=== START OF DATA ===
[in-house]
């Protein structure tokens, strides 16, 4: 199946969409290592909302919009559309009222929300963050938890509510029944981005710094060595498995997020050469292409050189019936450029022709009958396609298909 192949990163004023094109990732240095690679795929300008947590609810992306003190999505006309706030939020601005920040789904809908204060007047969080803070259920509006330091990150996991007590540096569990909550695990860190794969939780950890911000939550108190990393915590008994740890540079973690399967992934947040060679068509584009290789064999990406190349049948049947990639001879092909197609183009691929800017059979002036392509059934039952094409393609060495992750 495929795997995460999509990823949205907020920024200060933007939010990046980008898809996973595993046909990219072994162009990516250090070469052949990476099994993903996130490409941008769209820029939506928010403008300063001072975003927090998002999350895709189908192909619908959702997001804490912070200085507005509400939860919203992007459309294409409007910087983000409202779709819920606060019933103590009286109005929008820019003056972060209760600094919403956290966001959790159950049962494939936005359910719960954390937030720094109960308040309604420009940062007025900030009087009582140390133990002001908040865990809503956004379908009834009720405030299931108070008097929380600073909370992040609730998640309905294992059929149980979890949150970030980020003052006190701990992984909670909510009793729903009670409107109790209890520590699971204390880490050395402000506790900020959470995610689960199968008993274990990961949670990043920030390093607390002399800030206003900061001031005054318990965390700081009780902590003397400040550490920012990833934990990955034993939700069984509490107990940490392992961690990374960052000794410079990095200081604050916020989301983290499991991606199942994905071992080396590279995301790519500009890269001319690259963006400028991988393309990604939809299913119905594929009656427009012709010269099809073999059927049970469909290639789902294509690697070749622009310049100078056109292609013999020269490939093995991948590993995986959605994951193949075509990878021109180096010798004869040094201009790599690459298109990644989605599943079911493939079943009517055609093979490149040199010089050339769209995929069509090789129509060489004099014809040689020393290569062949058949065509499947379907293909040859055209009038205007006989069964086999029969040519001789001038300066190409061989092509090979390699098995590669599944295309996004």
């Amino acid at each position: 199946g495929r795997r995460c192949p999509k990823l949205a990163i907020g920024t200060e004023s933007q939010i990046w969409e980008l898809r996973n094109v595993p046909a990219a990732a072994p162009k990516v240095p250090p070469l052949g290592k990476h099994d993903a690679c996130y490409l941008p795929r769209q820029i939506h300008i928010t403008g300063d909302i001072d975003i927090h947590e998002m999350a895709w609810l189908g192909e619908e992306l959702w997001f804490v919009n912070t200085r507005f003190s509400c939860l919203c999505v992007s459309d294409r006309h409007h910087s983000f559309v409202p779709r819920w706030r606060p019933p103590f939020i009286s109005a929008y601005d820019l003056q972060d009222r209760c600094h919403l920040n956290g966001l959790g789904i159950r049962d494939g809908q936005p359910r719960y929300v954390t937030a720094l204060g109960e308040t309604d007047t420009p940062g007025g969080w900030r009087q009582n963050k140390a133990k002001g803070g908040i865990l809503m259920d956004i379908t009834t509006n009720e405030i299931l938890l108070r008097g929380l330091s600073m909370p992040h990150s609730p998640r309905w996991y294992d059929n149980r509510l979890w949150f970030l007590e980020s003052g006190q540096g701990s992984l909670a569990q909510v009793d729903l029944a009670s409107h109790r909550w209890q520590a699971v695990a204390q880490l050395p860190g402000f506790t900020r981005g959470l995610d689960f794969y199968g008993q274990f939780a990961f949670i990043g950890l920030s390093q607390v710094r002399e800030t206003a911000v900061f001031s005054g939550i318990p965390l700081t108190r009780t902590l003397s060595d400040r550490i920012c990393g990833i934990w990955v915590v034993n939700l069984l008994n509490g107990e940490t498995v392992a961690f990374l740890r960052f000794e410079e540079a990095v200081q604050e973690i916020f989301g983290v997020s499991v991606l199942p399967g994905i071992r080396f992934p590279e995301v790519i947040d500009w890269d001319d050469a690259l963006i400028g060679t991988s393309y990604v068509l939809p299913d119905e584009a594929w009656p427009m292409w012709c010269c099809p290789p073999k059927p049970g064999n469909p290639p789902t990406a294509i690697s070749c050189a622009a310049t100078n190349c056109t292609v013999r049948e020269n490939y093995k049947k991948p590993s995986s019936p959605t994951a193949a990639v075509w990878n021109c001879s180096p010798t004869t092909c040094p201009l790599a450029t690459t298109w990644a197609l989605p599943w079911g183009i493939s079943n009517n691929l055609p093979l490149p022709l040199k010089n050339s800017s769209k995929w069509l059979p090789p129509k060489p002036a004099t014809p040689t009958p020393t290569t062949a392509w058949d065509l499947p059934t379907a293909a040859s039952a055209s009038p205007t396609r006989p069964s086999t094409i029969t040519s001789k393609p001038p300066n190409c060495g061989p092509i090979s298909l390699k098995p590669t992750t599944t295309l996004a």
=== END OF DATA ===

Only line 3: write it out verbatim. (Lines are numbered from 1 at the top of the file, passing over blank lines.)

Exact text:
């Amino acid at each position: 199946g495929r795997r995460c192949p999509k990823l949205a990163i907020g920024t200060e004023s933007q939010i990046w969409e980008l898809r996973n094109v595993p046909a990219a990732a072994p162009k990516v240095p250090p070469l052949g290592k990476h099994d993903a690679c996130y490409l941008p795929r769209q820029i939506h300008i928010t403008g300063d909302i001072d975003i927090h947590e998002m999350a895709w609810l189908g192909e619908e992306l959702w997001f804490v919009n912070t200085r507005f003190s509400c939860l919203c999505v992007s459309d294409r006309h409007h910087s983000f559309v409202p779709r819920w706030r606060p019933p103590f939020i009286s109005a929008y601005d820019l003056q972060d009222r209760c600094h919403l920040n956290g966001l959790g789904i159950r049962d494939g809908q936005p359910r719960y929300v954390t937030a720094l204060g109960e308040t309604d007047t420009p940062g007025g969080w900030r009087q009582n963050k140390a133990k002001g803070g908040i865990l809503m259920d956004i379908t009834t509006n009720e405030i299931l938890l108070r008097g929380l330091s600073m909370p992040h990150s609730p998640r309905w996991y294992d059929n149980r509510l979890w949150f970030l007590e980020s003052g006190q540096g701990s992984l909670a569990q909510v009793d729903l029944a009670s409107h109790r909550w209890q520590a699971v695990a204390q880490l050395p860190g402000f506790t900020r981005g959470l995610d689960f794969y199968g008993q274990f939780a990961f949670i990043g950890l920030s390093q607390v710094r002399e800030t206003a911000v900061f001031s005054g939550i318990p965390l700081t108190r009780t902590l003397s060595d400040r550490i920012c990393g990833i934990w990955v915590v034993n939700l069984l008994n509490g107990e940490t498995v392992a961690f990374l740890r960052f000794e410079e540079a990095v200081q604050e973690i916020f989301g983290v997020s499991v991606l199942p399967g994905i071992r080396f992934p590279e995301v790519i947040d500009w890269d001319d050469a690259l963006i400028g060679t991988s393309y990604v068509l939809p299913d119905e584009a594929w009656p427009m292409w012709c010269c099809p290789p073999k059927p049970g064999n469909p290639p789902t990406a294509i690697s070749c050189a622009a310049t100078n190349c056109t292609v013999r049948e020269n490939y093995k049947k991948p590993s995986s019936p959605t994951a193949a990639v075509w990878n021109c001879s180096p010798t004869t092909c040094p201009l790599a450029t690459t298109w990644a197609l989605p599943w079911g183009i493939s079943n009517n691929l055609p093979l490149p022709l040199k010089n050339s800017s769209k995929w069509l059979p090789p129509k060489p002036a004099t014809p040689t009958p020393t290569t062949a392509w058949d065509l499947p059934t379907a293909a040859s039952a055209s009038p205007t396609r006989p069964s086999t094409i029969t040519s001789k393609p001038p300066n190409c060495g061989p092509i090979s298909l390699k098995p590669t992750t599944t295309l996004a």